Case against two independent lawmakers postponed due to failure to provide court deposit

Case against two independent lawmakers postponed due to failure to provide court deposit

A case pursuing legal action against lawmakers Eddie Chu Hoi-dick and Cheng Chung-tai, can’t continue because the plaintiff has not yet paid the HK$20,000 court case deposit


Lawmakers Eddie Chu Hoi-dick (left) and Cheng Chung-tai are facing a civil action because of their improper oath-taking in October. Photo: Felix Wong/SCMP

A case against two independent lawmakers has been postponed because the case deposit hasn’t been paid. Legal action is being sought against Eddie Chu Hoi-dick and Cheng Chung-tai, who are accused of have improperly taken their Legislative Council oaths last October. However, plaintiff Lo King-yeung has not yet paid the HK$20,000 court case deposit, meaning the legal challenge cannot proceed at this time.

The High Court had told Lo to pay the court deposit earlier this year, but the cheques he wrote bounced as he kept making mistakes when writing them out.

The defence yesterday said Lo was clearly not serious about pursuing the court case as, nine months after the oath-taking ceremony, he had still not managed to pay the surety.

Lo’s counsel Lawrence Ma Yan-kwok, the barrister and Democratic Alliance for the Betterment and Progress of Hong Kong lawmaker, said the plaintiff was ignorant of the law, and that the law didn’t state clearly what the deadline is supposed to be. He urged Justice Thomas Au Hing-cheung to continue the case.

Au questioned Ma on why he hadn’t sought instruction from the court, before adding he will decide whether or not to throw out the judicial review at a later date.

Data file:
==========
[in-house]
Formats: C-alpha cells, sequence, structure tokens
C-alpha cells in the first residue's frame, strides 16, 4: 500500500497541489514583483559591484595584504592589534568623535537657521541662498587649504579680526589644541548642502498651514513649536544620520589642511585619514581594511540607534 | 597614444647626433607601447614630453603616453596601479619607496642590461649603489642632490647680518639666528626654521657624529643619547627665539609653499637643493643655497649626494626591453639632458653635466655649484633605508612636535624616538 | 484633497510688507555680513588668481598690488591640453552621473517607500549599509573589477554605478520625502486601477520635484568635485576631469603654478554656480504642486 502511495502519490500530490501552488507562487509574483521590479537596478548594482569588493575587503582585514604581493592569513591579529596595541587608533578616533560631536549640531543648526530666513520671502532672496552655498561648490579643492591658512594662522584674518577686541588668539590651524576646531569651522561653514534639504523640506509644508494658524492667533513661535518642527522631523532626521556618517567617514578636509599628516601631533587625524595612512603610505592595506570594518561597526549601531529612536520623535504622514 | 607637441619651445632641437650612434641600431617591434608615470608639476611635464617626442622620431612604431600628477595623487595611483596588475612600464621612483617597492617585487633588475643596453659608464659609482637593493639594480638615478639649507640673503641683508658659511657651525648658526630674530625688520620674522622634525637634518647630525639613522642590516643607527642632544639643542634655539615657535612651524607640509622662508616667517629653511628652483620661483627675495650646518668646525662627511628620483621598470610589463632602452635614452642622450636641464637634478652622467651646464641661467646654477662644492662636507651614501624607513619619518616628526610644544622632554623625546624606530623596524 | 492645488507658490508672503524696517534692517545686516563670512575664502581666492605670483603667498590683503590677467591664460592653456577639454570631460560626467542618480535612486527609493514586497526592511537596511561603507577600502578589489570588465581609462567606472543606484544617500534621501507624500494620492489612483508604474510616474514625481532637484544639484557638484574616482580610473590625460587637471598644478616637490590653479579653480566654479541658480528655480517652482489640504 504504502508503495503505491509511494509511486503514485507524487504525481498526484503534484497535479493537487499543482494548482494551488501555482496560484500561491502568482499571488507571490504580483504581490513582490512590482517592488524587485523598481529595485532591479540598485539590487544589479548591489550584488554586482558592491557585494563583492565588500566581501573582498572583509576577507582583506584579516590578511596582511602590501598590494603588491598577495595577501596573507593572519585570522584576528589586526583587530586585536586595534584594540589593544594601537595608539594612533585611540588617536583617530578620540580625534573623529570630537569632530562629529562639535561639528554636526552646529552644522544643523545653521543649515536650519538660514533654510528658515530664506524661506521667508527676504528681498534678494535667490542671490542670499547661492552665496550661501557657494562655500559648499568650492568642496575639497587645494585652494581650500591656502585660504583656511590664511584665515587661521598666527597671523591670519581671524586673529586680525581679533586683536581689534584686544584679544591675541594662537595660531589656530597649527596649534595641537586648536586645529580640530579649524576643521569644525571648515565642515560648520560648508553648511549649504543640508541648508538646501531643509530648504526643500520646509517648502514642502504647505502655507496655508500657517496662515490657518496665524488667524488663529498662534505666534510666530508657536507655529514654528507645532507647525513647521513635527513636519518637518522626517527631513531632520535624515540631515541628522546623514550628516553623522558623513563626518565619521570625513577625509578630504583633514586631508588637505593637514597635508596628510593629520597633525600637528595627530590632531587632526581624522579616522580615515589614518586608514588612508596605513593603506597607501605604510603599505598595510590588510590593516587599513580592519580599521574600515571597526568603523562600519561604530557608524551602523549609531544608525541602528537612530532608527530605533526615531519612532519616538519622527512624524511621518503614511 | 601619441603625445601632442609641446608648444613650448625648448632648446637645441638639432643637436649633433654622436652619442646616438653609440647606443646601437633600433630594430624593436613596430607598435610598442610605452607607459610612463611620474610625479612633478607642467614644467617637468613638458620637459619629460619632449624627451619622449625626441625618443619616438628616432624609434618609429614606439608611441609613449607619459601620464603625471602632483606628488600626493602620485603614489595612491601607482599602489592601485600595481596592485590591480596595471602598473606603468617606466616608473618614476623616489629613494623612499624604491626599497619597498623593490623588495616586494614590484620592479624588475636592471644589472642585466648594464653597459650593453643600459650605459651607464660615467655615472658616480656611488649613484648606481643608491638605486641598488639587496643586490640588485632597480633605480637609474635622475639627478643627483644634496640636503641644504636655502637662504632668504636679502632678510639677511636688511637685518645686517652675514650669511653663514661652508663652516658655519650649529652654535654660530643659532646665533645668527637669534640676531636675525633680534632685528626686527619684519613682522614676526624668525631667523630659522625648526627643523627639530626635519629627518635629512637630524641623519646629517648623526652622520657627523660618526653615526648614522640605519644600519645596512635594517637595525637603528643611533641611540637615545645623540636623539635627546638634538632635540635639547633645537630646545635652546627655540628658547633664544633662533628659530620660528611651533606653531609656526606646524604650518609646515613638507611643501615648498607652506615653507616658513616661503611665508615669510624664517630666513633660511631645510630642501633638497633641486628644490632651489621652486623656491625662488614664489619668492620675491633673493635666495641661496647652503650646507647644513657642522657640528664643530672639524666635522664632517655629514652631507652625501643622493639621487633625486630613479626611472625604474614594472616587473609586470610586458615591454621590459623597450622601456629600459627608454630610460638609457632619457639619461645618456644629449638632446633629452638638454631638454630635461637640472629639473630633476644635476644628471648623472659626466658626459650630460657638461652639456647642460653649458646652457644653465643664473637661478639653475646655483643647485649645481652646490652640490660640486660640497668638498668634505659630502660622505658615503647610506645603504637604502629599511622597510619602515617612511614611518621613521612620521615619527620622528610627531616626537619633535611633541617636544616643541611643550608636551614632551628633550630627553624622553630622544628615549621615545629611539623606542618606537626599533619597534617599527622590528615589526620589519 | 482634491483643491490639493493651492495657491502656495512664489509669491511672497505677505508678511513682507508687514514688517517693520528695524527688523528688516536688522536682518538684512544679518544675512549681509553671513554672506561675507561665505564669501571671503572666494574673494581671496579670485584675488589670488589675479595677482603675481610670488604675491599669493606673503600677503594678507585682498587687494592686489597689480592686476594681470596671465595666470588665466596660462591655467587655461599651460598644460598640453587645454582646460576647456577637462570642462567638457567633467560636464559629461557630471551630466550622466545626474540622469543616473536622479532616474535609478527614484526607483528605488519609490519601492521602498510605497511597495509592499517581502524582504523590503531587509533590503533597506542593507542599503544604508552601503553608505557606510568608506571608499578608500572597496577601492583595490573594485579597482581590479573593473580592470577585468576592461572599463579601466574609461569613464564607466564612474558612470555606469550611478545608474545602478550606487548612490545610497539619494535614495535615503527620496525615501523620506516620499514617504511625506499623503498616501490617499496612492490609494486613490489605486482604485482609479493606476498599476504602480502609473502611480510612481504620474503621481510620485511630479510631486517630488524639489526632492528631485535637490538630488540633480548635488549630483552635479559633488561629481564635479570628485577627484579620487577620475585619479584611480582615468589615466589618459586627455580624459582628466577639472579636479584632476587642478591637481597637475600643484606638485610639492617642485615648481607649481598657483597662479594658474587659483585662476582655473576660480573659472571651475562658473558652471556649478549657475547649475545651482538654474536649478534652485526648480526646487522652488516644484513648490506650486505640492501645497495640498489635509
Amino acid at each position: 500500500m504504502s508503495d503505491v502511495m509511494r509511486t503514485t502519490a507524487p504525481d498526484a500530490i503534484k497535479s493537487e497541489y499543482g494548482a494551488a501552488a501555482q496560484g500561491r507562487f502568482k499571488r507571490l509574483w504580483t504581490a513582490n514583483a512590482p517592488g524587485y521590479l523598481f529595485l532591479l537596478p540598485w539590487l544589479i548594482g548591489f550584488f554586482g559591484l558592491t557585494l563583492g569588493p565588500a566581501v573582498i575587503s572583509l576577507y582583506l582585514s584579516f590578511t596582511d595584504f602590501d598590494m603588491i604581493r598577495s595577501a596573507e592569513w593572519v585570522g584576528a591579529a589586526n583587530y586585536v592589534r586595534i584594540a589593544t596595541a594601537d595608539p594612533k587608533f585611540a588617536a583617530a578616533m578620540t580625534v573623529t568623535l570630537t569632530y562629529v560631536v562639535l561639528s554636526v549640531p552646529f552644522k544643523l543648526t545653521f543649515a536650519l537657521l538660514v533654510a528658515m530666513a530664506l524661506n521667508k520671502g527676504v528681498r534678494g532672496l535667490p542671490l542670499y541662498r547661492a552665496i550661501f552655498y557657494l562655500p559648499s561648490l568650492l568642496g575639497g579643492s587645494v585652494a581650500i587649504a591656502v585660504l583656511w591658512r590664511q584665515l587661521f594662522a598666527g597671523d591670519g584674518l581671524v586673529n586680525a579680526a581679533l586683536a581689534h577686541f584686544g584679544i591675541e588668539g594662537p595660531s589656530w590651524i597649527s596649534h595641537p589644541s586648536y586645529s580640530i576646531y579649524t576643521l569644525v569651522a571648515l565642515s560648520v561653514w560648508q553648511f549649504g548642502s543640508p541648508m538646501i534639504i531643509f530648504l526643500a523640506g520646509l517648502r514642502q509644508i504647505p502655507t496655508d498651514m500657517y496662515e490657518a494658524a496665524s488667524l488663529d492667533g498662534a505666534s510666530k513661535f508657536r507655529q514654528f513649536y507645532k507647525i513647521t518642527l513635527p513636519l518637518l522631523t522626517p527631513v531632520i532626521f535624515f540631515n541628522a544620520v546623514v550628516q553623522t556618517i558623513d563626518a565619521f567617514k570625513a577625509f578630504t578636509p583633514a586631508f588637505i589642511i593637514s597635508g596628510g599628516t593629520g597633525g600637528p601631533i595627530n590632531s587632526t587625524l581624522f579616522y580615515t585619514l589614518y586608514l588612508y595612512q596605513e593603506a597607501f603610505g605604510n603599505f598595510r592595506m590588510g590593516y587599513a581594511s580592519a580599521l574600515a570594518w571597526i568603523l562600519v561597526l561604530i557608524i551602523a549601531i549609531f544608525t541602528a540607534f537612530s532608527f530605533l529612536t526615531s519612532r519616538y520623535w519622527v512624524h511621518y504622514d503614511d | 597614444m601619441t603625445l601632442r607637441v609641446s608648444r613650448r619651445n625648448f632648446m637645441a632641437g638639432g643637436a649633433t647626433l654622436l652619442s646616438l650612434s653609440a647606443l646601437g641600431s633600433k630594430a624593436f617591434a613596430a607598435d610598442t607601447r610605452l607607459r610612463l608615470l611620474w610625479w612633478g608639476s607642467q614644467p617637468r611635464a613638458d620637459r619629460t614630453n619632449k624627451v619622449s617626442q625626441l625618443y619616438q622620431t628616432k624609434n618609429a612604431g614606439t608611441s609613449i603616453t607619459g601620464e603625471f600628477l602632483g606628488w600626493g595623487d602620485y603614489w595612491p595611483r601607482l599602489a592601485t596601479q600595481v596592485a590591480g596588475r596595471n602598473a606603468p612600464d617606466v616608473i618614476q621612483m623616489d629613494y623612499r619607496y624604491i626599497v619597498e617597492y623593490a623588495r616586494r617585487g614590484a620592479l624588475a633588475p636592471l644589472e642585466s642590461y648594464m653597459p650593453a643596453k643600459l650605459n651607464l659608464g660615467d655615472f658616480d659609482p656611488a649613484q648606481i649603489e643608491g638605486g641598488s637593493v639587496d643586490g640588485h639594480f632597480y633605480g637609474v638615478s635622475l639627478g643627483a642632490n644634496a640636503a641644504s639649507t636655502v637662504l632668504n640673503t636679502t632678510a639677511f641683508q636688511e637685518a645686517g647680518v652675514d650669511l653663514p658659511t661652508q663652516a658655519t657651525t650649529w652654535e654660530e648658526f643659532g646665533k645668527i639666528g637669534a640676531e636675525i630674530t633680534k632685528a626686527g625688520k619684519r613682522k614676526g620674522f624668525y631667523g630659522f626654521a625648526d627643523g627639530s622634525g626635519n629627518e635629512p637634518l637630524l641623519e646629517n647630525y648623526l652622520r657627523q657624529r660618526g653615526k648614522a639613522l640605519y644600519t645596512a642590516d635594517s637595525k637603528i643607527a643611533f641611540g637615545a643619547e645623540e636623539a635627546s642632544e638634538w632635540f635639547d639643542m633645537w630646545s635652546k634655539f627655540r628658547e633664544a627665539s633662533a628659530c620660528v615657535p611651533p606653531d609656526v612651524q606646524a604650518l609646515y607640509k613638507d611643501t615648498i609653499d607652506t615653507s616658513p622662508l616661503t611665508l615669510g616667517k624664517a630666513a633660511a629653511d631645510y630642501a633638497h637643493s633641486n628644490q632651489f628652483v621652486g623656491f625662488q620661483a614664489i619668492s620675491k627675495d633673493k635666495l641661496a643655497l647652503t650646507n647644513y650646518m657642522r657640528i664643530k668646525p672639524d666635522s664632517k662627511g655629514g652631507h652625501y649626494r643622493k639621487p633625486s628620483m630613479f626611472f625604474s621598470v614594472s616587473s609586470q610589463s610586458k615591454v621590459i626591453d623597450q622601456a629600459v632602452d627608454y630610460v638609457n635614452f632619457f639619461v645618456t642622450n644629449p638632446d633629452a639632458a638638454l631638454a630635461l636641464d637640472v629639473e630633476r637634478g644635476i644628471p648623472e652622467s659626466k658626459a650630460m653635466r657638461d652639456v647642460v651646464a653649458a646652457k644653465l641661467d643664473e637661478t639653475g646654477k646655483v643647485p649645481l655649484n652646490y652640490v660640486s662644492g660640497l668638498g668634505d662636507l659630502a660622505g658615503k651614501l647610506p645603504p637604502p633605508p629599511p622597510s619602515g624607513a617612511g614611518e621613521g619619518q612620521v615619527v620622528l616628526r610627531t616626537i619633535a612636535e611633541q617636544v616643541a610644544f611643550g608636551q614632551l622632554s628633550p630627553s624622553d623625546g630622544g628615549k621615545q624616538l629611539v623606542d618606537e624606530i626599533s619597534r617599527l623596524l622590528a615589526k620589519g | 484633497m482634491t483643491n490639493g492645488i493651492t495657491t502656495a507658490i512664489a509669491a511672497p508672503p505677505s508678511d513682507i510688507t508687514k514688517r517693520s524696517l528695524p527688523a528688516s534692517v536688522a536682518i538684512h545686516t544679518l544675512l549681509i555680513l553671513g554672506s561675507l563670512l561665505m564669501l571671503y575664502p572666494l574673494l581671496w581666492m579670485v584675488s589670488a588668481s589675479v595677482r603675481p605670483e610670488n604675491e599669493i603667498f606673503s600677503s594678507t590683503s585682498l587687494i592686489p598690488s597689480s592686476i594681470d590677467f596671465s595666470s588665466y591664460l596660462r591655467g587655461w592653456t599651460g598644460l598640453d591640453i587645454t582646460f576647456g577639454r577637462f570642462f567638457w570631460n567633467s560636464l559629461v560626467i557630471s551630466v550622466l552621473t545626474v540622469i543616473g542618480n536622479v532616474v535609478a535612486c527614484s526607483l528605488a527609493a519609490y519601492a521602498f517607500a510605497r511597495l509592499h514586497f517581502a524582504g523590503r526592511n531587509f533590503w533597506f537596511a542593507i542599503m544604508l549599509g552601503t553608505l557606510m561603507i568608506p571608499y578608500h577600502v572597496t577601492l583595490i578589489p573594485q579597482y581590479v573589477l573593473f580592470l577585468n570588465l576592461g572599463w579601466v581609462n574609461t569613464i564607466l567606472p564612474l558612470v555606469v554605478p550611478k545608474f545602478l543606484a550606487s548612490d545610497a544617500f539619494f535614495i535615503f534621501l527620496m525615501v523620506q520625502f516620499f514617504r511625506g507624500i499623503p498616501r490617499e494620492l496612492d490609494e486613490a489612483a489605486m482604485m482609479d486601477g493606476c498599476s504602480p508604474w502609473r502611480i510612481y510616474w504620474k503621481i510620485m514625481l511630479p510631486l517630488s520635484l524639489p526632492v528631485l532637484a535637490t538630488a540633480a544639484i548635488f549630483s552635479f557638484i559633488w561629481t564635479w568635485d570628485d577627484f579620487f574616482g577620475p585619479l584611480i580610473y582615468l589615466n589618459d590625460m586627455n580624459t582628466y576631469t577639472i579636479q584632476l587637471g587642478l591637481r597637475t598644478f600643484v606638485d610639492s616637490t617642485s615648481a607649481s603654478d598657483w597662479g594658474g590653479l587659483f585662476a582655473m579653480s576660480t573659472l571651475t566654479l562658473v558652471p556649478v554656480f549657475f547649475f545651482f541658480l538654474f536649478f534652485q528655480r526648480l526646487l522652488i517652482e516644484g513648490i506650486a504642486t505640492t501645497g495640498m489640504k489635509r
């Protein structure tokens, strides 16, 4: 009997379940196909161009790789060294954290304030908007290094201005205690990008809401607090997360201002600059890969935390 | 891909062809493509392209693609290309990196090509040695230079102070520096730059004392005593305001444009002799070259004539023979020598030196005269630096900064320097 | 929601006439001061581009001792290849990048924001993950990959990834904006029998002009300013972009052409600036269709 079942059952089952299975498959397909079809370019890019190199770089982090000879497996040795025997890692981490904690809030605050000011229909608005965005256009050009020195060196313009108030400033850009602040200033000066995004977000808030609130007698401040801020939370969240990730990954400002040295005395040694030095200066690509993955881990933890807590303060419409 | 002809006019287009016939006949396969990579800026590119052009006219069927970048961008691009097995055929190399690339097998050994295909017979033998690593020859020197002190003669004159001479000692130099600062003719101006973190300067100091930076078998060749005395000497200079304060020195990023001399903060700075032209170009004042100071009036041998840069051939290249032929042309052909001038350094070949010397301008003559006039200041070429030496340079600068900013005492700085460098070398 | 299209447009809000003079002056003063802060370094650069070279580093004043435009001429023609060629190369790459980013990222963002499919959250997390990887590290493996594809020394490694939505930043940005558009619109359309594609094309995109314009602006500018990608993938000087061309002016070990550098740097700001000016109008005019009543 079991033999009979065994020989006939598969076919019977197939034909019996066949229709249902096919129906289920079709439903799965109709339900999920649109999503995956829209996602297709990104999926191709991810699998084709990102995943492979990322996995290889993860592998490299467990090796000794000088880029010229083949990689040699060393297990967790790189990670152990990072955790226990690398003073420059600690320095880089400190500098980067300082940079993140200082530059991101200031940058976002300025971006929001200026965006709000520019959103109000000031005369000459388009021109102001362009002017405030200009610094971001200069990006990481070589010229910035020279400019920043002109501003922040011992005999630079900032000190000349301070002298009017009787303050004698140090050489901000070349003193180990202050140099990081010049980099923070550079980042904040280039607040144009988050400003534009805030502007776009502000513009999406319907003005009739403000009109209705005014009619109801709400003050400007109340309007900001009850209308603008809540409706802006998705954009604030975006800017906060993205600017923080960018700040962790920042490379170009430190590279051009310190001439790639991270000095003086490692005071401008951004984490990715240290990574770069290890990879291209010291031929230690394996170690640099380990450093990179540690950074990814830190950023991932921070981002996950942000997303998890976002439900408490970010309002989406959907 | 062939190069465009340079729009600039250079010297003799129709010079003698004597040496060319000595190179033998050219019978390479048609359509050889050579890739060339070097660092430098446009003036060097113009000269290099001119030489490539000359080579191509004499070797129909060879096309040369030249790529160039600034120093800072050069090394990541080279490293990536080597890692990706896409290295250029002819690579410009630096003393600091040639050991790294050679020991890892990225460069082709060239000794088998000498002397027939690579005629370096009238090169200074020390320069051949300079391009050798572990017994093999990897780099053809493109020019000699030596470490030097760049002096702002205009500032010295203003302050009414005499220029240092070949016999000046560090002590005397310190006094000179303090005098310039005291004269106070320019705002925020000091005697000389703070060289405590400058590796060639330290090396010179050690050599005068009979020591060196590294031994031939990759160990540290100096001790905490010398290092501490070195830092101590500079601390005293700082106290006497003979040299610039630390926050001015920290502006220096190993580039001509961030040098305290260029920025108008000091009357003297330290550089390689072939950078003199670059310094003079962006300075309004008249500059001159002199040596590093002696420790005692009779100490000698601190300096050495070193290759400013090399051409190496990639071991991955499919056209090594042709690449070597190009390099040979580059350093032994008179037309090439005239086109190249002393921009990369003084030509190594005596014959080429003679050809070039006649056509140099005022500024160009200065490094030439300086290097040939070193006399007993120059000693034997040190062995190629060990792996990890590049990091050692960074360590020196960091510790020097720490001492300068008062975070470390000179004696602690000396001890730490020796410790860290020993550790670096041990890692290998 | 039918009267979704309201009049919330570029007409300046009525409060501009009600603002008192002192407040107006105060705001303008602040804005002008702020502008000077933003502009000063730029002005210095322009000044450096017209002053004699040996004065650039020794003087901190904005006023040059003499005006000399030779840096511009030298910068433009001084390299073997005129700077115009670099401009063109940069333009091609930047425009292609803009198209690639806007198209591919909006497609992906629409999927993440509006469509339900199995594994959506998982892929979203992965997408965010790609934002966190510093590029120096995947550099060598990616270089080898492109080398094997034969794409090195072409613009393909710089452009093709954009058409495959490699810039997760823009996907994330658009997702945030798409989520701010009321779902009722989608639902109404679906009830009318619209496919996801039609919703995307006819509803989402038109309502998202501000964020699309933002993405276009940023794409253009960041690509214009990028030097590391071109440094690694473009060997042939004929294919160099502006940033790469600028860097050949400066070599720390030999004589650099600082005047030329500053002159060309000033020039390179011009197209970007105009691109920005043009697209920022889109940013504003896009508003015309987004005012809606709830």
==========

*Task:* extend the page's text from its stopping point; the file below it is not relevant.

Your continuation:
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During their swearing-in last October, Cheng shouted slogans calling for the constitution to be written by Hongkongers and “long live Hong Kong”, and Chu called for democratic self-determination and the death of tyranny, as well as rejecting Andrew Leung as Legco president. In November, Beijing handed down a controversial interpretation of the Basic Law that says the oath-taking has to be done in a certain way. Last week, Cheng and Chu admitted that, according to the principles laid down in the court ruling on July 14, they were in great danger of being disqualified.

The court earlier ruled that four pan-democracy lawmakers – “Long Hair” Leung Kwok-hung, Nathan Law Kun-chung, Lau-Siu-lai and Edward Yiu Chung-yim – had taken their oaths improperly, and banned them from office. Their disqualification followed an earlier court ruling to unseat pro-independence pair Sixtus Baggio Leung Chung-hang and Yau Wai-ching. Baggio Leung and Yau have one more chance to overturn their Legco disqualification before the Court of Final Appeal next month.

Chief Executive Carrie Lam Cheng Yuet-ngor said earlier this month that the government had no plans to go after more pan-democrat lawmakers, but there are still judicial review applications in process lodged over improper oath-taking by Chu, Cheng, Shiu Ka-chun, and Raymond Chan Chi-chuen.

Edited by Ginny Wong


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